Revising NAGPRA

Rex Dalton provides an update on the latest attempt to revise NAGPRA (the Native American Graves Protection and Repatriation Act):

Under a new proposal, the bones at museums, universities and federal facilities across the nation could be given to Native American tribes now living in the area from which the remains were excavated, even if the skeletons are not culturally identifiable to the tribes.


This would be a significant change in the way NAGPRA is currently enforced. As it stands now cultural affiliation has to be identified before remains and artifacts can be repatriated – that is what the Kennewick lawsuit was about. Advocates seeking the revisions argue that this is a natural progression of the NAGPRA process. Opponents argue that:

But major scientific organizations strongly dispute this view, calling the move “illegal” because it goes beyond the Congressional law, and a “divisive” manoeuvre that may shatter decades of working relationships between scientists and tribes. [bolding mine - afarensis] “The rules would be disastrous,” says Phillip Walker, an anthroplogist at the University of California, Santa Barbara. A former member of NAGPRA’s seven-person review committee, Walker helped prepare the American Association of Physical Anthropologists (AAPA) comments.

I have to say that I am somewhat sympathetic to this latter view. The relationship between anthropologists and Native Americans has been contentious and difficult for quite a while. This comes at a time when anthropologists are learning to actually talk to people rather than just studying them and has the potential to seriously set back and impair the progress being made.
Dalton’s article goes on to say:

The AAPA says that the proposal would allow the return of almost any skeleton, even those used in medical schools, would greatly hinder anatomical teaching, and would eliminate comparative material for studies. Many of the specimens are among the oldest, offering data on the continent’s first humans.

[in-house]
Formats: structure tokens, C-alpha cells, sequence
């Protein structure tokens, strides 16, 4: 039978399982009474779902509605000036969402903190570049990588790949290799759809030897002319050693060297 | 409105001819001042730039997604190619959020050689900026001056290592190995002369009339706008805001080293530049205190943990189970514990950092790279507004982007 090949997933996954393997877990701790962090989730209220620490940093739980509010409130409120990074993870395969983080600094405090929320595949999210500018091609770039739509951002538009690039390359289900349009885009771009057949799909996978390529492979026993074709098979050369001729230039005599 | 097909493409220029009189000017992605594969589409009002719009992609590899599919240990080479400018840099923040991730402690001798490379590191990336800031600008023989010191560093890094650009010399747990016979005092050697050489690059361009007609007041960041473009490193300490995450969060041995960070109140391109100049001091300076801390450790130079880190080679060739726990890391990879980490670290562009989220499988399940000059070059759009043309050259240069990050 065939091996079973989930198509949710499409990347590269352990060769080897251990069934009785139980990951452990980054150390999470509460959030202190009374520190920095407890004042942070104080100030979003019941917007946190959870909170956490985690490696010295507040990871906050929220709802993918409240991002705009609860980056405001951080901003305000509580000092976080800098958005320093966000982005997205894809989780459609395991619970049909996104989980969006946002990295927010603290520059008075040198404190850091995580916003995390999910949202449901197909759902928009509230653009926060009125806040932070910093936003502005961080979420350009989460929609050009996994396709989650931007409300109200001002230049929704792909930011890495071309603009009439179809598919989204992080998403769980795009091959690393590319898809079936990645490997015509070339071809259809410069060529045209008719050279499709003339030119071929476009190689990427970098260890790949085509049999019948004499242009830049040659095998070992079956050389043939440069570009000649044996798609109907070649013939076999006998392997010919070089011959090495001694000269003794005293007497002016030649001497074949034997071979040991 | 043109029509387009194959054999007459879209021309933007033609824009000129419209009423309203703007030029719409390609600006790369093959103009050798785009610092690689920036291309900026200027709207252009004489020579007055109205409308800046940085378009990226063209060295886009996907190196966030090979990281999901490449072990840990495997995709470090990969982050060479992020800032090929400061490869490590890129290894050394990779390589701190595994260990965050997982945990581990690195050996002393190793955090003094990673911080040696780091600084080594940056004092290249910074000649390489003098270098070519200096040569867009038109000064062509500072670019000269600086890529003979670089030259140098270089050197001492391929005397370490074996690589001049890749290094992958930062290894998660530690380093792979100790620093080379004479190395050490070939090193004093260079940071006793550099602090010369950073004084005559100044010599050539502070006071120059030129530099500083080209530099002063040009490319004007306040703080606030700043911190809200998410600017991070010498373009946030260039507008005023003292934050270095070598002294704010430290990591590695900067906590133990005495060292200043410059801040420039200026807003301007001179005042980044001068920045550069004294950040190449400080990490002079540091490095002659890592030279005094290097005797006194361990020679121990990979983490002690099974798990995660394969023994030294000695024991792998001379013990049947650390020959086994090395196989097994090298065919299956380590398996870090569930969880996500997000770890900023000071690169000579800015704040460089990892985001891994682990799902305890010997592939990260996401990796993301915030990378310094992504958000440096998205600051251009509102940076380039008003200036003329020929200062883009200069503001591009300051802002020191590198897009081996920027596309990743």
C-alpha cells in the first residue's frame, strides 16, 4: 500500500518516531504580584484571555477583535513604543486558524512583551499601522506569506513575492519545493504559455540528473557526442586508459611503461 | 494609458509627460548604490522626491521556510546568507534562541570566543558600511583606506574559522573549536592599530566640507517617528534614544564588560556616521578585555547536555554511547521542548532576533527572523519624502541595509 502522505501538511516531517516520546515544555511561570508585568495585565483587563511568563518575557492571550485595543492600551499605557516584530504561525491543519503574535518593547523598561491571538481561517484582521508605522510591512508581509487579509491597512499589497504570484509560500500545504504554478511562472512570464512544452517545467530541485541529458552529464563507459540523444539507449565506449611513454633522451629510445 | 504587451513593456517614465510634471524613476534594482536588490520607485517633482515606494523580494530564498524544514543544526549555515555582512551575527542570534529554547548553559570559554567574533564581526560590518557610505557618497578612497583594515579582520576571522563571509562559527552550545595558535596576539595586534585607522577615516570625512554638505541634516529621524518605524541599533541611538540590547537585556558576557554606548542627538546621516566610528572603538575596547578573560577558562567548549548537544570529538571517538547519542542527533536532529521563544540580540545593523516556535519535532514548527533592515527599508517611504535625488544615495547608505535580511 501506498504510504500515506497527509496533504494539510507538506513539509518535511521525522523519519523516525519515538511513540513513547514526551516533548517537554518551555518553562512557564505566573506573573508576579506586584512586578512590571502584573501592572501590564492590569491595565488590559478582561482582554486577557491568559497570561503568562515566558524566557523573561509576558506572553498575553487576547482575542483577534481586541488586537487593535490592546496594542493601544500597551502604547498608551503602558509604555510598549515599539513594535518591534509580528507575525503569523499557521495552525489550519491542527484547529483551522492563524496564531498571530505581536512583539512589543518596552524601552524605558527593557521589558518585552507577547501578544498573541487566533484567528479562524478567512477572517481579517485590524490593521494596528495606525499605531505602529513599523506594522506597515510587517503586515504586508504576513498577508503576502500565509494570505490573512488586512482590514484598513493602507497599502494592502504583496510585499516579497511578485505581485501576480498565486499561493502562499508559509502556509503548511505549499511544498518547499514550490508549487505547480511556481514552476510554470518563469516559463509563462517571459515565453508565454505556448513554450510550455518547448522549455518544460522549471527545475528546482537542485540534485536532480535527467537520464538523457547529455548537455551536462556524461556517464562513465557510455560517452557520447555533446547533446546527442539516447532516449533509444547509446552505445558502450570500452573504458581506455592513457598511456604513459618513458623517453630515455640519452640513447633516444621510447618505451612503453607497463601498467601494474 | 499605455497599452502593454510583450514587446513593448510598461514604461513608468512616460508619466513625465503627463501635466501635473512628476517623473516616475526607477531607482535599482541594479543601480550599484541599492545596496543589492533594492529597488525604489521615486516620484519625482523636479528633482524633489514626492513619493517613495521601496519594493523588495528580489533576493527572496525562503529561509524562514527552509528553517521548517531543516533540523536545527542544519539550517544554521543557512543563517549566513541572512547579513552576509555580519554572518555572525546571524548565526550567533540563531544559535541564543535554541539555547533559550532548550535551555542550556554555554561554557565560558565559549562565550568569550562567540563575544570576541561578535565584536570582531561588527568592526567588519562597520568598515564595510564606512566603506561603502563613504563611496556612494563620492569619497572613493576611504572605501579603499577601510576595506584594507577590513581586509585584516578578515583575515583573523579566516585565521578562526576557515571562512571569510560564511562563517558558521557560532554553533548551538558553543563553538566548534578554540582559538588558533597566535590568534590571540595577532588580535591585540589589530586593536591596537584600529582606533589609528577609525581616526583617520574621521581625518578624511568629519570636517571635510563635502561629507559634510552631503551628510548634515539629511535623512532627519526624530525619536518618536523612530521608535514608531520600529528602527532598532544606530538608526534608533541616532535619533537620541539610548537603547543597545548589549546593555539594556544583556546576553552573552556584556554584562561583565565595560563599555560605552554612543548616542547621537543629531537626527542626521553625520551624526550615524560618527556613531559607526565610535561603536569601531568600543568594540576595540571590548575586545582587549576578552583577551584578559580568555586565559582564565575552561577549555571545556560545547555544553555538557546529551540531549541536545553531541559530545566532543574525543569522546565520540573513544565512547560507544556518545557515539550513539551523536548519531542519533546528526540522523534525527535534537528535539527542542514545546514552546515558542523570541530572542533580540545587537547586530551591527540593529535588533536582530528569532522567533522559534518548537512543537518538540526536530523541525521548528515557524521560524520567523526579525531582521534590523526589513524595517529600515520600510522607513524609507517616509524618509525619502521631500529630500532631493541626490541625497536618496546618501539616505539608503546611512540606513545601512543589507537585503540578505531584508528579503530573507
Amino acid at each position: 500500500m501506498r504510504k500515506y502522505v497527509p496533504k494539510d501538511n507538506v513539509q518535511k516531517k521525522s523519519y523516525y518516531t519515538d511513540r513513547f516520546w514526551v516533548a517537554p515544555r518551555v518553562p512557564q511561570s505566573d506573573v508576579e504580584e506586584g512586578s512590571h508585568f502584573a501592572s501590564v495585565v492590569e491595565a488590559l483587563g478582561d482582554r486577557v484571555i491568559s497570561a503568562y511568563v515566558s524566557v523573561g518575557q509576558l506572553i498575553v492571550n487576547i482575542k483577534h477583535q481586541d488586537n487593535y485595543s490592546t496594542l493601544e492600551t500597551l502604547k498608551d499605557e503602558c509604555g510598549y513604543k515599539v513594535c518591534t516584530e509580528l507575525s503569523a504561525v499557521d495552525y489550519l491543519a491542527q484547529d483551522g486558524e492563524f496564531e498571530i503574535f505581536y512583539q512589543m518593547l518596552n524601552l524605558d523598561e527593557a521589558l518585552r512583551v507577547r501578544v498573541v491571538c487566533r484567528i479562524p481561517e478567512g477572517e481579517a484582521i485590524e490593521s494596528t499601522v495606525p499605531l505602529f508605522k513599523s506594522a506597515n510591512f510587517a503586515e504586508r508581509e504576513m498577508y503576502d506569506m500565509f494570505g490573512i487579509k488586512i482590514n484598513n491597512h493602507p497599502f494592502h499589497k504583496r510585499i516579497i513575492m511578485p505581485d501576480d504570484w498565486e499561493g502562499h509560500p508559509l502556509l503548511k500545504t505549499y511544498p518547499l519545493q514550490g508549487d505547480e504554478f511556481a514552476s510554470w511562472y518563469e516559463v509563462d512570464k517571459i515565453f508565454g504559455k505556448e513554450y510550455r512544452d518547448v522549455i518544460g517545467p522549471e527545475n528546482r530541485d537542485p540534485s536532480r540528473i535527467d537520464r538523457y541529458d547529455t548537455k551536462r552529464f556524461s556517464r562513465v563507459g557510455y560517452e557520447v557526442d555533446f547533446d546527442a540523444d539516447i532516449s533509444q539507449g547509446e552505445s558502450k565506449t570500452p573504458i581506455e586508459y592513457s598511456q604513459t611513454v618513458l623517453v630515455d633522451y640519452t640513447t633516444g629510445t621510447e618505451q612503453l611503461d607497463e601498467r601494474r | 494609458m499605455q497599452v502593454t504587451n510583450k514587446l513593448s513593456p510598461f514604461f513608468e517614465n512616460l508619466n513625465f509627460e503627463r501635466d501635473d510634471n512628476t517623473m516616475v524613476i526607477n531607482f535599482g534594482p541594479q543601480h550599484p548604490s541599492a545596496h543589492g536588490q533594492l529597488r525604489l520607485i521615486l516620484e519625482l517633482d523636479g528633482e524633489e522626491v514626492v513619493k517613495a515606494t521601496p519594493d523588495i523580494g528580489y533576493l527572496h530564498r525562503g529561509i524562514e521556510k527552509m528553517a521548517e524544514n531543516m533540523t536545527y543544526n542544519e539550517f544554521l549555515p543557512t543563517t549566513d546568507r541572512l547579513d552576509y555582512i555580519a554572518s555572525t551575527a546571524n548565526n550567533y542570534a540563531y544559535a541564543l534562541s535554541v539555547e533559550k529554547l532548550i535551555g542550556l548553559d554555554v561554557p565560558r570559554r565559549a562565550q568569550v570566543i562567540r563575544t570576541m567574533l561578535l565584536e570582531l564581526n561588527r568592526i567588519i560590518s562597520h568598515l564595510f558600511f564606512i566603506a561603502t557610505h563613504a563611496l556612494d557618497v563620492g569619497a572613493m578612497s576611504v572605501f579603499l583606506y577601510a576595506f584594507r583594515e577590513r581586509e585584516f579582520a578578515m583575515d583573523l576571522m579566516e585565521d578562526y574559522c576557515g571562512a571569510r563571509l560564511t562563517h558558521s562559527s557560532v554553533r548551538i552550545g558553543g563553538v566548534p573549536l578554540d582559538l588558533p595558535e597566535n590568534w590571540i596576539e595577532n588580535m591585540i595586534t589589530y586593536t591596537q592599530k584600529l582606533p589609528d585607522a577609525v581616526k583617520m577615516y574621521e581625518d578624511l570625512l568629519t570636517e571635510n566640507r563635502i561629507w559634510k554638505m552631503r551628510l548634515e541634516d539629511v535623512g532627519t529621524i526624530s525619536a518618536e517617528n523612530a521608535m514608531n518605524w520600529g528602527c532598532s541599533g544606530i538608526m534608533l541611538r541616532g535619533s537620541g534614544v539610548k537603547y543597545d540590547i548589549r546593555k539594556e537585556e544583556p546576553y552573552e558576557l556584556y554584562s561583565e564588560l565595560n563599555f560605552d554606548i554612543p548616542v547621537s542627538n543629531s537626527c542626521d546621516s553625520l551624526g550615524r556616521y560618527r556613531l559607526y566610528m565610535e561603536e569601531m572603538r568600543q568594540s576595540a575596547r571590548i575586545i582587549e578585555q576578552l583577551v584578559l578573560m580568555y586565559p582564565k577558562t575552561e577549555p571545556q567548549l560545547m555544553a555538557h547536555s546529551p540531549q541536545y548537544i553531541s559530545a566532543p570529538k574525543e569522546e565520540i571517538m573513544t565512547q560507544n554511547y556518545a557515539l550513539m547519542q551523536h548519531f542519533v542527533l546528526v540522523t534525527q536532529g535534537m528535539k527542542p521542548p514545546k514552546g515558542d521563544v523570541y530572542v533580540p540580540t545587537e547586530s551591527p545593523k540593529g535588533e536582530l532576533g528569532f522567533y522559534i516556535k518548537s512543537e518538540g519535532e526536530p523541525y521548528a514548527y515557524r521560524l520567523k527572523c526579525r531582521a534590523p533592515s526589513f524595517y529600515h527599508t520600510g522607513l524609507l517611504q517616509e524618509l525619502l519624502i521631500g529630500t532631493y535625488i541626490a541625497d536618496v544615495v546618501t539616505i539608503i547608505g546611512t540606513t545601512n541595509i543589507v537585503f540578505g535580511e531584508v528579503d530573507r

It might also deter people from specializing in North American archaeology and anthropology resulting in less protection for archaeological sites…
Update 1: Kambiz has some thoughts on the subject as well. Following up on something Kambiz said, skeletons are found in Anasazi and Pueblo trash middens as well.

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4 Responses

  1. I’m sympathetic to the point of view(if there is one), that (a) the Native American voice needs to he heard in these matters, and their customs and history need to be respected, and (b)that archaeologists and others wno may be in a position to mediate between Native Americans and the rest of the world,should be actively encouraged to talk and cooperate with any Native American groups they’re working with.
    This would be a far cry from the sort of thing that used to happen, where anthropologists and others used to just come in, “study” the people, take whatever they thought they needed for their “studies”, and move on. Which did nobody any good. but this current proposed NAGPRA revision doesn’t sound like it advances much of anything, either. OTOH, there are a lot of ins and outs that I don’t know about either.
    Anne G

  2. I posted to the link an explanation from my own perspective (it’s awaiting moderation).
    Simplified, “joke” version of the distrust is,
    Never trust a white man with something he wants you to sign.

  3. I agree with Anne Gilbert and her comments, we must open up the conversation. Those interested in the new wording, there is a post on the Indigenous Issues Today news blog about this as well.

  4. But we did open up the conversation. NAGPRA originated via conversation with Native Americans. NAGPRA was very contentious and along the way anthropologists and Native Americans were learning to consider each others goals and needs. This new revision threatens to undo all that and put anthropologists and Native Americans on opposite sides of the fence again.

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